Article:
Weekend BookBlogger Hop: 39

The BookBlogger Hop is hosted by Billy from Ramblings of a Coffee Addicted Writer every weekend. Basically, if you blog about books, answer a question provided and if you link to their post in your blog, you can add your blog to their list of participants. This week’s question is:

So would you read a book just because of the hype?

If I liked the description/cover of the book, then yes. But there has to be more than just “everybody’s talking about it” for me to want to read it – a direct recommendation from a family member/friend/etc., or something sparking my interest in it.

Weekend BookBlogger Hop: 38

The BookBlogger Hop is hosted by Billy from Ramblings of a Coffee Addicted Writer every weekend. Basically, if you blog about ebooks, answer a question provided and if you link to their post in your blog, you can add your blog to their list of participants. This week’s question is:

When you are writing your reviews, do you write them as you are reading or wait until you are completely done with the book?

I always wait until I’m completely done with the book. Occasionally I’ll write the title, author, publisher, and release date beforehand, espeically if I’m reviewing a book for a specific purpose (like for an author or Netgalley or something), but usually I don’t. Also, I try to do it immediately after I finish a book so that I have all my thoughts in my head ready for the review, not trying to remember if something was from this book or from a new book that I started. I like having the book in front of me for that reason, too, and if I borrowed it from the library, sometimes waiting to write the review hurts the review. Plus, after a while, if I don’t write the review, I tend to just not review it. I actually deleted a draft of a review because I never got around to typing any more than the title on the post.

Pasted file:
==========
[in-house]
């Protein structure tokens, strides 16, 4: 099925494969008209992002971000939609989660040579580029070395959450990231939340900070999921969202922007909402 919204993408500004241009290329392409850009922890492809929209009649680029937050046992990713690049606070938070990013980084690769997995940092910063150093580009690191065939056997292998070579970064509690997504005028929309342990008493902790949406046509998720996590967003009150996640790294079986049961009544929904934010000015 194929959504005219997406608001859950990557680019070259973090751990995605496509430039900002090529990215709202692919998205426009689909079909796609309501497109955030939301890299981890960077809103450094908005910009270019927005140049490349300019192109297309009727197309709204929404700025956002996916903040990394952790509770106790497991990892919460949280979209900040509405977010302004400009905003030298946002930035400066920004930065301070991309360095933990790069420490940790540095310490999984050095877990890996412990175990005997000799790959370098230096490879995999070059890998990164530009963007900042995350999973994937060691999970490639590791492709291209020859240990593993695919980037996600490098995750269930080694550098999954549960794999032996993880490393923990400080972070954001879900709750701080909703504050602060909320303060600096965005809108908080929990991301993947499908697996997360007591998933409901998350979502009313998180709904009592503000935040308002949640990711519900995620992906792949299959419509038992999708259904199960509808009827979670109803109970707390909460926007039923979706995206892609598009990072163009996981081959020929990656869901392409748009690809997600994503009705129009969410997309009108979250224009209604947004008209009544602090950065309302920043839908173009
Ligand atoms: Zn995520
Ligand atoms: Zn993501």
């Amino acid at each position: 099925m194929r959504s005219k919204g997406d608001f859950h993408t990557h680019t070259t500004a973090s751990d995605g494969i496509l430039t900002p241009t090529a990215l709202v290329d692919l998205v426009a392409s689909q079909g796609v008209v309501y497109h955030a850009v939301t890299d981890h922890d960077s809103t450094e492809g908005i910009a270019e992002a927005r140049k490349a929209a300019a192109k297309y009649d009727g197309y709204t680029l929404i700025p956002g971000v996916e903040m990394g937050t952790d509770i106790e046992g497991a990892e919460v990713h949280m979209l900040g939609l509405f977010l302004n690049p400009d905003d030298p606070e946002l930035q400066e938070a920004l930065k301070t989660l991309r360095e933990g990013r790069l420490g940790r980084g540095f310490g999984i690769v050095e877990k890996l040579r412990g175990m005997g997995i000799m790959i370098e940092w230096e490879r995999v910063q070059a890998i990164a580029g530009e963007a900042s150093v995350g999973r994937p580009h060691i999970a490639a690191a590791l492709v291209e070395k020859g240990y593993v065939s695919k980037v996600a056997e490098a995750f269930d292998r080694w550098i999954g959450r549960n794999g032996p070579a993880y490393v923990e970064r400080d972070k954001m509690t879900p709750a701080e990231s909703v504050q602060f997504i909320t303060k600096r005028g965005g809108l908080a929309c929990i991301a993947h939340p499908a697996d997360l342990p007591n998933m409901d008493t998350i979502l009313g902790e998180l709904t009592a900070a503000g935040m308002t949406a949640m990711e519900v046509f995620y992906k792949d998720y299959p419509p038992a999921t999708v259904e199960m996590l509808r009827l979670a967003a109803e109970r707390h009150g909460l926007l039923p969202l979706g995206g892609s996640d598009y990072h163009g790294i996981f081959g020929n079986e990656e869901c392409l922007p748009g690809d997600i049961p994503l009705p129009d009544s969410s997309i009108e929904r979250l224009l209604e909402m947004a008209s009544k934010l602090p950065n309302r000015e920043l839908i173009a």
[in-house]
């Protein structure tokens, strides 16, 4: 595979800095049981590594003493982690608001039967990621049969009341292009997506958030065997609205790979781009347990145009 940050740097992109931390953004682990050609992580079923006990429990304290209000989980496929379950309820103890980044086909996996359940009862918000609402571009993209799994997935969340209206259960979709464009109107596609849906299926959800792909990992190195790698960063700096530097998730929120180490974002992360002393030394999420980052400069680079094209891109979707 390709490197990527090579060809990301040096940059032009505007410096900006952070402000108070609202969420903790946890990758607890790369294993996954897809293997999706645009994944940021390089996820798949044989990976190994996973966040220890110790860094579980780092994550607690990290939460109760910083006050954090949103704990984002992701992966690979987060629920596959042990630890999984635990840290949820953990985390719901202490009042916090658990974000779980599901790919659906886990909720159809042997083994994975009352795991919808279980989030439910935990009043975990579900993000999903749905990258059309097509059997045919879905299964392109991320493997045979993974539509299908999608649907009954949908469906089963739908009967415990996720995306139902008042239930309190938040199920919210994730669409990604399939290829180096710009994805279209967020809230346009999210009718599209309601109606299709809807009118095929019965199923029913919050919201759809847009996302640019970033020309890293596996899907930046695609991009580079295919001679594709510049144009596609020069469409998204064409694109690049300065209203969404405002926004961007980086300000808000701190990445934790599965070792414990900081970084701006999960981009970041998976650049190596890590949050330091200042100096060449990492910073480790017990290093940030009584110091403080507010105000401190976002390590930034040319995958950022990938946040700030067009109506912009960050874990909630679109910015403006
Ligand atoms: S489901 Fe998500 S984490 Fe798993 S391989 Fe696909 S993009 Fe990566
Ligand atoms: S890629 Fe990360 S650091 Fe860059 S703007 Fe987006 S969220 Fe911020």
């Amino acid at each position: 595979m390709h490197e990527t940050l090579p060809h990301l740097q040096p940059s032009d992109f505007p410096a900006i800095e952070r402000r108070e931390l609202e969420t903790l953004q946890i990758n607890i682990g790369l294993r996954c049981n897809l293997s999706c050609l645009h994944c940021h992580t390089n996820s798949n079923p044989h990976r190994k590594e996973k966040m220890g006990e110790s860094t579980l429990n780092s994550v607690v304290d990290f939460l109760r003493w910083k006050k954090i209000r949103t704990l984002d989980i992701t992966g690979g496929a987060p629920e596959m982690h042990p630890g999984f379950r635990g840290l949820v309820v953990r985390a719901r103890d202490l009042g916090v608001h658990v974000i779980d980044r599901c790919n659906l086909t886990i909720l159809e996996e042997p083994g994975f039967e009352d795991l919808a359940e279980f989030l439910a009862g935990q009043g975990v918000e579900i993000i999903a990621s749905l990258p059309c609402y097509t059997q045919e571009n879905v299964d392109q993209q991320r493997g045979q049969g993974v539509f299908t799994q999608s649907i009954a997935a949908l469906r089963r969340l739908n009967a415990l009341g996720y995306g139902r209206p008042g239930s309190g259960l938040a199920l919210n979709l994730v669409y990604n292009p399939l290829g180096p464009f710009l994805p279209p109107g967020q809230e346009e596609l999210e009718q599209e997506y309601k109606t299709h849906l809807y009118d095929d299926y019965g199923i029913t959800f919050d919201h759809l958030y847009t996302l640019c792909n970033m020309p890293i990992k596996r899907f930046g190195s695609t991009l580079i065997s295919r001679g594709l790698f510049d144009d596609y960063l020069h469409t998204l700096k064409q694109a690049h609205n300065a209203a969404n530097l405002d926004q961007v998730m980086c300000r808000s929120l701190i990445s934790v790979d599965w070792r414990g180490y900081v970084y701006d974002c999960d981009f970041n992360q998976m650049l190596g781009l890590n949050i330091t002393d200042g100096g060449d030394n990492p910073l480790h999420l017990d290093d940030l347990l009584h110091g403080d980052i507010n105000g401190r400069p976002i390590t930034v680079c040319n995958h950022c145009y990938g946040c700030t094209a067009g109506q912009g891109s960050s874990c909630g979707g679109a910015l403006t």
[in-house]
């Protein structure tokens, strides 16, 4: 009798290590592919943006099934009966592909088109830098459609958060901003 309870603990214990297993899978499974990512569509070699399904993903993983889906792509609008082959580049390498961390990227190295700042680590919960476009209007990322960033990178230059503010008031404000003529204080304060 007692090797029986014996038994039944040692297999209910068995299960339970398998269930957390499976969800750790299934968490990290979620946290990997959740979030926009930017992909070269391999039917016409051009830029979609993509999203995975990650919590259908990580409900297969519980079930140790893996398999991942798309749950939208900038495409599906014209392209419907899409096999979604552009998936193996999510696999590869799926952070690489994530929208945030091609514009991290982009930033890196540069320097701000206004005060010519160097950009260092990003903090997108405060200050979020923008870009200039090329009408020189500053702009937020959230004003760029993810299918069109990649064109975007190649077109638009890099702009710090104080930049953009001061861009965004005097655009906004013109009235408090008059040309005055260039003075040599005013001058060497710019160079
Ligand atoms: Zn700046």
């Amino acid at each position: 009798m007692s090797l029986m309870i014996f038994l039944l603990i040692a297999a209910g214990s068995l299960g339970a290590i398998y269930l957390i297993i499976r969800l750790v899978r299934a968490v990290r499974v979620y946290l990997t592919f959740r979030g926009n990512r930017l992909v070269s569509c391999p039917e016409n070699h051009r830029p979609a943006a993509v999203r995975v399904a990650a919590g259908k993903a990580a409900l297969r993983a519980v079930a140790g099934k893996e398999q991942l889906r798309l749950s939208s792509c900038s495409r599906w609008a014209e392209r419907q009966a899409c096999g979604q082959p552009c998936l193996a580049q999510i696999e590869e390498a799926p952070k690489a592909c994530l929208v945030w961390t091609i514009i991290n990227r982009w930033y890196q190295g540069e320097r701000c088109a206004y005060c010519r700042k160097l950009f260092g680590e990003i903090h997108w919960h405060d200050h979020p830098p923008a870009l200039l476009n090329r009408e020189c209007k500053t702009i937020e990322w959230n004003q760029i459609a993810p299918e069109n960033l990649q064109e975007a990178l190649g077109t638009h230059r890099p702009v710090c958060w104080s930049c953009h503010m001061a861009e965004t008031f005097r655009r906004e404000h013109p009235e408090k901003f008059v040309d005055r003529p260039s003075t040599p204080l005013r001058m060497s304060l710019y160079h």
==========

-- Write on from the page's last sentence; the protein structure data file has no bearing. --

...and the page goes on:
Weekend BookBlogger Hop: 37

The BookBlogger Hop is hosted by Billy from Ramblings of a Coffee Addicted Writer every weekend. Basically, if you blog about books, answer a question provided and if you link to their post in your blog, you can add your blog to their list of participants. This week’s question is:

What is your favorite genre? (genre that you read the most) – Recommend a book!

As much as I love fantasy, I also really love realistic fiction. So I’ll recommend a book from realistic, since there’s a lot of fantasy on my blog. My favorite realistic fiction writer is Sarah Dessen. Her books The Truth About Forever and Along for the Ride are my two favorite books by her. Check ’em out!

Weekend BookBlogger Hop: 36

The BookBlogger Hop is hosted by Billy from Ramblings of a Coffee Addicted Writer every weekend. Basically, if you blog about ebooks, answer a question provided and if you link to their post in your blog, you can add your blog to their list of participants. This week’s question is:

What is your favorite trilogy (series)?